I understand Hugo’s sentiments, my own family in England, Scotland and Wales are becoming quite anxious over the recent polls and they look at me (the heretic of the family) asking why this might not go to plan. The Yes side were way behind how could they have caught up? It bemuses me a bit to be honest but I don’t think the answer lies in the negativity of the No camp. I think it lies in the fact that while the majority of Scots genuinely do like England, they just don’t want to live in the same house with them anymore.

  • Kensei

    You can be Irish and from Cork. There are always sub identities, and no British Nationalist has explained why they are super special in thus regard.

    All of the arguments are recursive. If it’s good for Scotland in the UK, why not the UK in Europe? Why not Europe in the World? Unless you believe in one world government you have a hard time arguing that nationalism is inherently nasty

    Also people love steering this onto arguments about identity, which are fuzzy. Its more about power, who wields it and who is best to, which is less so.

  • Am Ghobsmacht

    Kensei

    “Unless you believe in one world government you have a hard time arguing that nationalism is inherently nasty”

    The way I see it, nationalism highlights differences.

    In some scenarios that’s fine.

    “I’m Flemish, he’s Dutch, now let’s hit the pub”

    In some scenarios it can be dangerous e.g. Northern Ireland and the former Yugoslavia.

    Patriotism can crossover with nationalism, as can racism and hatred.

    (This also includes NI’s peculiar form of British nationalism, lest I appear to be one sided).

  • Kensei

    Nationalism also highlights the way people are the same; people from London and Liverpool and Leeds highlight a common bond that they might not otherwise have, and in large parts of history, didn’t have. Nationalism was successful because it was a unifying force.

    There can problems dealing with the outgroup and the reason it is unfashionable is that taken to the extreme you help fuel the World Wars. But a mature civic nationalism doesn’t have to do that, and I know of no way of organising government without drawbacks and trade offs.

    Anything that can be applied to regions and nationalist sentiment, can be equally be applied to nations and supranational sentiment. You might argue it mitigates passions, or makes things governing easier, but then you need to acknowledge that the nation state has been remarkably enduring and also offers a number of advantages. Then people can have an honest debate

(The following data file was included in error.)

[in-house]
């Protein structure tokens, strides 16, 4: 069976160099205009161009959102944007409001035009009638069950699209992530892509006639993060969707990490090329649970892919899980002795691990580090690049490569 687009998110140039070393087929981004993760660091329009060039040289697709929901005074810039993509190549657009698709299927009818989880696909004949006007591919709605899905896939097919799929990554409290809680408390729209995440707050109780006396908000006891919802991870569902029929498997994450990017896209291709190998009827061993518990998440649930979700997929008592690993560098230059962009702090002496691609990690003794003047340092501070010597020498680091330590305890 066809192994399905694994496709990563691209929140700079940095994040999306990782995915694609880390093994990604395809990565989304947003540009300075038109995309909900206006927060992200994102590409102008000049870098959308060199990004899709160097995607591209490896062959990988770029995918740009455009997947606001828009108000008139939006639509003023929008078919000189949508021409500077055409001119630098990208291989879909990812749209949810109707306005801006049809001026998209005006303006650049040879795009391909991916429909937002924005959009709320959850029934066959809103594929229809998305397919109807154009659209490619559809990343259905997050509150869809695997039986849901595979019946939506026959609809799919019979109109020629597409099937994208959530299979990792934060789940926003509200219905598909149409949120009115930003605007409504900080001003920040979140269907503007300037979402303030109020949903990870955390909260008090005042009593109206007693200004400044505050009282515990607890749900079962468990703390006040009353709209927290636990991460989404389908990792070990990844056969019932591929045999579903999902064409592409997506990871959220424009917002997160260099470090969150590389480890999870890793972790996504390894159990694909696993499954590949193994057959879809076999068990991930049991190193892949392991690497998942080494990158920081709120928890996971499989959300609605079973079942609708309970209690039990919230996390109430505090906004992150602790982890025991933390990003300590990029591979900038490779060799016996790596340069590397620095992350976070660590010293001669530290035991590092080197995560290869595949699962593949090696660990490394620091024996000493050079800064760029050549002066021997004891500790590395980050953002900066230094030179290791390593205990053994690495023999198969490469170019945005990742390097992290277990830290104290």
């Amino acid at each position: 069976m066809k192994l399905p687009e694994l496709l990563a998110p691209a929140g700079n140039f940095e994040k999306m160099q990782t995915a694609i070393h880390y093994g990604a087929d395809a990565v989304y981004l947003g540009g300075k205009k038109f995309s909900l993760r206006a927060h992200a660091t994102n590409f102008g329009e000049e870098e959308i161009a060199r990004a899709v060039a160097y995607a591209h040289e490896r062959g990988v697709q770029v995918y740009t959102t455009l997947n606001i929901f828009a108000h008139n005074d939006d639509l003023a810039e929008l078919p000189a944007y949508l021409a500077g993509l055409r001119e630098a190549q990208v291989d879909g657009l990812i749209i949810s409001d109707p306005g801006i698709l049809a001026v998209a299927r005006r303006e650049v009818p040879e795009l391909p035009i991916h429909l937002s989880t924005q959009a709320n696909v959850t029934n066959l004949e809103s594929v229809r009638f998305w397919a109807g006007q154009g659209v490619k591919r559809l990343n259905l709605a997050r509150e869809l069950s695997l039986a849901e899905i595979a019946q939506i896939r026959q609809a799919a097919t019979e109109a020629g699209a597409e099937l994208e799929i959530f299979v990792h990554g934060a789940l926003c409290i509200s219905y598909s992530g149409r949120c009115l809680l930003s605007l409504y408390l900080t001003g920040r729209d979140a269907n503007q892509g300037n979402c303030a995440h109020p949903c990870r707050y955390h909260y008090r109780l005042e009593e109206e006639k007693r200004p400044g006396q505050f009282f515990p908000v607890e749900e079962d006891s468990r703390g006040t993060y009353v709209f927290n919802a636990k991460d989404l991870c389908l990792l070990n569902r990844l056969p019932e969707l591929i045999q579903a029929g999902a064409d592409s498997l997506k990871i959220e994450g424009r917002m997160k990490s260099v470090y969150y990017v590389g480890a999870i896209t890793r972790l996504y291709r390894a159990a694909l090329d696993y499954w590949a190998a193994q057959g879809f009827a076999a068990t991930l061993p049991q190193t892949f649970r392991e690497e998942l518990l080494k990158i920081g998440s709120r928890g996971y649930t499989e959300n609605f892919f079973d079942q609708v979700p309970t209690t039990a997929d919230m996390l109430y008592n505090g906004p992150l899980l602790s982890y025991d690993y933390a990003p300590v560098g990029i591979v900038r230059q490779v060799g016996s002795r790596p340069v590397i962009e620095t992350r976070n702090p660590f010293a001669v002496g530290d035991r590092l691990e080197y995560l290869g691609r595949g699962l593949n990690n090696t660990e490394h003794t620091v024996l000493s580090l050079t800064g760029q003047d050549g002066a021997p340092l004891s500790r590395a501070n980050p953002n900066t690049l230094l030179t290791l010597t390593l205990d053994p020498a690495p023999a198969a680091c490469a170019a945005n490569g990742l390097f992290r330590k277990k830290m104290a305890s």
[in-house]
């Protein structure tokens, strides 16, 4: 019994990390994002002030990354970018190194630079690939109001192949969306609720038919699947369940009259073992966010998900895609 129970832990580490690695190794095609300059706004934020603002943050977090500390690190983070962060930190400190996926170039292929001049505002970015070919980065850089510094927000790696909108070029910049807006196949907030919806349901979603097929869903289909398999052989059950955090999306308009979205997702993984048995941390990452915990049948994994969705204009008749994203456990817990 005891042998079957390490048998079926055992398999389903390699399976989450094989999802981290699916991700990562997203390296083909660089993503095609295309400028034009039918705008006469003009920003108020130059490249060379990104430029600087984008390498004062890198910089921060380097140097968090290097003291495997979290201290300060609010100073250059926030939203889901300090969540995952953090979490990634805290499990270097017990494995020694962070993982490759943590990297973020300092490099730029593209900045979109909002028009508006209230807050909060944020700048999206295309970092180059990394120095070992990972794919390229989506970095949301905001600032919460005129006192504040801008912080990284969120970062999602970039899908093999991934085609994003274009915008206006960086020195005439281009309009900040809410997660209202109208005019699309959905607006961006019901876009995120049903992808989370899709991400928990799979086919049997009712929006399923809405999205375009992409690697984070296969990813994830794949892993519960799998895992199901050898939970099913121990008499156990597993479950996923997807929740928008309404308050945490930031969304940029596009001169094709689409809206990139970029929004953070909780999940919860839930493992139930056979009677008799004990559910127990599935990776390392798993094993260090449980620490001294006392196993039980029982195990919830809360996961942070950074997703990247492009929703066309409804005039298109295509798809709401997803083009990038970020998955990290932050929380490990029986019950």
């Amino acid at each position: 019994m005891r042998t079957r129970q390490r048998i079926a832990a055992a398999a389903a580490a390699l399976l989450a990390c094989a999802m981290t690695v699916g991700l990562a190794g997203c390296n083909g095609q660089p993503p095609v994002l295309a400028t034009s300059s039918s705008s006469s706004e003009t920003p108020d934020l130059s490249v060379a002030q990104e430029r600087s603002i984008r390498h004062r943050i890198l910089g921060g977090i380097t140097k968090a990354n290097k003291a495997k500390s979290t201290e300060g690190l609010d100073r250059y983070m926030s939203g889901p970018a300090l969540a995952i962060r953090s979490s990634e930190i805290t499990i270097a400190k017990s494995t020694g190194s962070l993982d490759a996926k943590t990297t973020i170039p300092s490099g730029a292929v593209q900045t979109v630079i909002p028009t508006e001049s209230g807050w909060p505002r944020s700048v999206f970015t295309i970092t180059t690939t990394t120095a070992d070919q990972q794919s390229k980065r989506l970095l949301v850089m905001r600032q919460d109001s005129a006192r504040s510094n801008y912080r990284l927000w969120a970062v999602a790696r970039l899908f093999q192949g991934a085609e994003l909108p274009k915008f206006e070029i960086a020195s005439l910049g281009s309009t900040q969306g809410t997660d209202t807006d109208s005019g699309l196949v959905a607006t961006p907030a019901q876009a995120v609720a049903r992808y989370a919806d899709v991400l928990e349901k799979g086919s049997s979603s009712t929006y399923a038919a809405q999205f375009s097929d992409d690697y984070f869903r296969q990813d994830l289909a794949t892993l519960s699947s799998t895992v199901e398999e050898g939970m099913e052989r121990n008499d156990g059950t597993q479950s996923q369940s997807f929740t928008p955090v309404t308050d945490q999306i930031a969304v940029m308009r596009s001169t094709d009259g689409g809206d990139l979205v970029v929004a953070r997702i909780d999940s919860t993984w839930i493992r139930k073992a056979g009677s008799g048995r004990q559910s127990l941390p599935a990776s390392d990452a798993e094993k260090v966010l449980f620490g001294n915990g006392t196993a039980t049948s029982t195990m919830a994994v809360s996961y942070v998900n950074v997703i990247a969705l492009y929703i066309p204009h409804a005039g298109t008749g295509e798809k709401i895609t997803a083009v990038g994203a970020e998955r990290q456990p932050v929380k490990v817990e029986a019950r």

But sure, why do that? Just go “Nationalism! Boooo!”

  • Am Ghobsmacht

    “But a mature civic nationalism doesn’t have to do that”

    Very good point.

  • abucs

    Leaving aside the ‘Irish afterthoughts’ comments I have to disagree about preferring a multi-cultural society. The problem is that if the ruling elites ordain it, then there’s not much you can do about it.

    I have always preferred societies that were mono-cultural or have peaceful long established groups living side by side.

    I am currently in Japan which is very mono-cultural, technologically modern and culturally traditional. The people are extremely polite, well mannered and wealthy. The ‘normal’ houses that they live in are mini mansions and everyone seems content and relaxed.

    Unfortunately for me, I don’t see Progressive Britain progressing to such a traditional peaceful, content and rich society any time soon. And Ireland seems determined to go down the ‘Progressive’ road as well.

  • Politico68

    Abucs – Nihon ni sundemasu ka? Do desu Ka? Wathashi wa, go nen kan, Nihon ni sundeimashita. Nihon koku ni tsutematte imashita. Sugofatta desu !! ;-)

  • abucs

    I’ve been pretty chicken to explore the Japanese dishes. Tried to stick to Western food, but will have to branch out soon. I’ll let you know if I survive. :)